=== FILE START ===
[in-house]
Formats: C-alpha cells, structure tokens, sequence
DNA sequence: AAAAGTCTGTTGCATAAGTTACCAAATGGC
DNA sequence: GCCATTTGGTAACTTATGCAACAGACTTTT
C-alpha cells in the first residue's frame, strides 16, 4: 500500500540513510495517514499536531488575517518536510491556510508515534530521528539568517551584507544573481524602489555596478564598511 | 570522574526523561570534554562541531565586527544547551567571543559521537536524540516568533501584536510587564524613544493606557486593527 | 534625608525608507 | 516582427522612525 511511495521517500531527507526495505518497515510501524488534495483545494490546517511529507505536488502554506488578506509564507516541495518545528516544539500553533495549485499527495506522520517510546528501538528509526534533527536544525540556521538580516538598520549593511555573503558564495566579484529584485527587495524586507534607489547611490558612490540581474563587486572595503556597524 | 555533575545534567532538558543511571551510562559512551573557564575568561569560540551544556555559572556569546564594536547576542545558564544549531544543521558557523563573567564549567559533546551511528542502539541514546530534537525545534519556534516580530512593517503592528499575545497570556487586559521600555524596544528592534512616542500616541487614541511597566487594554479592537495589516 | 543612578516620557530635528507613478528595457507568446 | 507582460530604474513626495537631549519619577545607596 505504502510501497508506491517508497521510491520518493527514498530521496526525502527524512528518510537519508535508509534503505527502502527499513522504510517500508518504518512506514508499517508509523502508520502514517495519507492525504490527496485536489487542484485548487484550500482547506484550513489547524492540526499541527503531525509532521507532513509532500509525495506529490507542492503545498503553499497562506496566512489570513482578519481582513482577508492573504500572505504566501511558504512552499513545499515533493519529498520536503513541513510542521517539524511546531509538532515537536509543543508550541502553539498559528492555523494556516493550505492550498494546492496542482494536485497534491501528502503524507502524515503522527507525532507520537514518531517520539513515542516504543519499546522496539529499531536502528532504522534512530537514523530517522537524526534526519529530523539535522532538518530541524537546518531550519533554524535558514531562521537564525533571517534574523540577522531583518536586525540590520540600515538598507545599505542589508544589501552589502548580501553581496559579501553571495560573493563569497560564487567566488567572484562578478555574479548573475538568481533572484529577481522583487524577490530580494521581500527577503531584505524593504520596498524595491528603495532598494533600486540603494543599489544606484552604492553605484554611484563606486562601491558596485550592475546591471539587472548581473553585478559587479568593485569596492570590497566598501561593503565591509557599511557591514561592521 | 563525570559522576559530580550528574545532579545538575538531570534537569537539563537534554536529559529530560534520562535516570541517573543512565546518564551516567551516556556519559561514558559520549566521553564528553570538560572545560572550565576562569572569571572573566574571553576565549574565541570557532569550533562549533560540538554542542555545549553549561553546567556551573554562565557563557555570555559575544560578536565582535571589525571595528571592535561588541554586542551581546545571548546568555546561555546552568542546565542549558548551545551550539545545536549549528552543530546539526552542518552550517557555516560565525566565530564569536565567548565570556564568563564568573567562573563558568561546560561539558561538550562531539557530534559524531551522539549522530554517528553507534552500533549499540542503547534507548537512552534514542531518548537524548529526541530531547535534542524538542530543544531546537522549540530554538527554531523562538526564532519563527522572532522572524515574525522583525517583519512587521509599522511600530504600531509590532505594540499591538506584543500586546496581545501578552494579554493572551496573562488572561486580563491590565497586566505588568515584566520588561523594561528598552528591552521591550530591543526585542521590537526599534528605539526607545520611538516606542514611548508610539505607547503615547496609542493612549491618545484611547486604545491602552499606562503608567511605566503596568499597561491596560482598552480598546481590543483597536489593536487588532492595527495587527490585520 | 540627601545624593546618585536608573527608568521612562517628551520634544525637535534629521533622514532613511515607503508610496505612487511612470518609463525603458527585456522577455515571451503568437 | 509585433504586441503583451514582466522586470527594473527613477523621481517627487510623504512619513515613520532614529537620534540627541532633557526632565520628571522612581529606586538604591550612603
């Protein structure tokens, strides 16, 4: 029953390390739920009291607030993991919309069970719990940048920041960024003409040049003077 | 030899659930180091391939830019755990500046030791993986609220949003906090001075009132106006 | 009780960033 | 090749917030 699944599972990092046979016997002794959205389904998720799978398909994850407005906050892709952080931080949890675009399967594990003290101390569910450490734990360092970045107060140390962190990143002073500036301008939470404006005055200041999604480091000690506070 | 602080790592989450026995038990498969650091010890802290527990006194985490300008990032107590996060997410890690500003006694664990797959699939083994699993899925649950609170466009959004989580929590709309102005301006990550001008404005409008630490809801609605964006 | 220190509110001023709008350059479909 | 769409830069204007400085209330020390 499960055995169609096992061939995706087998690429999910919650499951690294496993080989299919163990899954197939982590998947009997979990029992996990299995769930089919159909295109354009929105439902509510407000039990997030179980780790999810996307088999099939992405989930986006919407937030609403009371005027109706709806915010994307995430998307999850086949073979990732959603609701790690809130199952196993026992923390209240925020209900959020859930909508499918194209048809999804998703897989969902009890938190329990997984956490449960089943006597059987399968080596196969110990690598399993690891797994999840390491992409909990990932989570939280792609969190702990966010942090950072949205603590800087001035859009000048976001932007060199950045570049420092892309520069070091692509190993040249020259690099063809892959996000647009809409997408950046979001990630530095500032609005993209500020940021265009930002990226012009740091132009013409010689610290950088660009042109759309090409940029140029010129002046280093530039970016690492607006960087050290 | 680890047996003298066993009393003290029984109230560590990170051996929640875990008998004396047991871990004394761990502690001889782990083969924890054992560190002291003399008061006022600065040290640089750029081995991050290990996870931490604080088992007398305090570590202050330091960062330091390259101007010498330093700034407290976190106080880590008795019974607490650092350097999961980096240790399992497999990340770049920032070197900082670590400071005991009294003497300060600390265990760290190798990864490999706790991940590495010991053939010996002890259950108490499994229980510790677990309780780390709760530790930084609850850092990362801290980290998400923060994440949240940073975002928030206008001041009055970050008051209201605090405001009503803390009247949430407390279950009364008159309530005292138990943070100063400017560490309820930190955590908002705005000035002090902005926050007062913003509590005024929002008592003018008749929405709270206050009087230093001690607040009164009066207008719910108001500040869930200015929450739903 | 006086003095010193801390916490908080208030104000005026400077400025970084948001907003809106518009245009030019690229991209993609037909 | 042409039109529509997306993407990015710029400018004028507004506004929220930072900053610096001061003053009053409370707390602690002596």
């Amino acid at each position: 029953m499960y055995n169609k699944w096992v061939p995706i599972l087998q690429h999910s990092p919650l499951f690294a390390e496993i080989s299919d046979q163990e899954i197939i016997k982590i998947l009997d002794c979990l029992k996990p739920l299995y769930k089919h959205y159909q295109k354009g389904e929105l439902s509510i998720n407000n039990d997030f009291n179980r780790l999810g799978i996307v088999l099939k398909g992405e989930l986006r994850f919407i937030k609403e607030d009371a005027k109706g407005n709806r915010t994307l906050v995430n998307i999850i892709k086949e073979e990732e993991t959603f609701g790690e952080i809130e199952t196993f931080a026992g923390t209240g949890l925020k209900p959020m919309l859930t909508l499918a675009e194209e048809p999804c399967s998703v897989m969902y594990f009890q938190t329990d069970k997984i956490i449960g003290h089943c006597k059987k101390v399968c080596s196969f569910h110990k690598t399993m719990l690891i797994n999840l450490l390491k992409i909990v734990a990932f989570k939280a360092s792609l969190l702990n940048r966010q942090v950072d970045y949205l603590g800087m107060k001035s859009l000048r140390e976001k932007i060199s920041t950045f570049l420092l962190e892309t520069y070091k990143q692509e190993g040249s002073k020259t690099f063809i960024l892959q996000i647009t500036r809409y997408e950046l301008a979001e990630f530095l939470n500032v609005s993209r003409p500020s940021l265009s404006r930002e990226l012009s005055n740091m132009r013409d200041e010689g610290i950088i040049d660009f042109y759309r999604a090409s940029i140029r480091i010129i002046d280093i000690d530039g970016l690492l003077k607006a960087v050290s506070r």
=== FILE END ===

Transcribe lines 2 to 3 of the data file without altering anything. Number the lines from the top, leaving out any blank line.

Formats: C-alpha cells, structure tokens, sequence
DNA sequence: AAAAGTCTGTTGCATAAGTTACCAAATGGC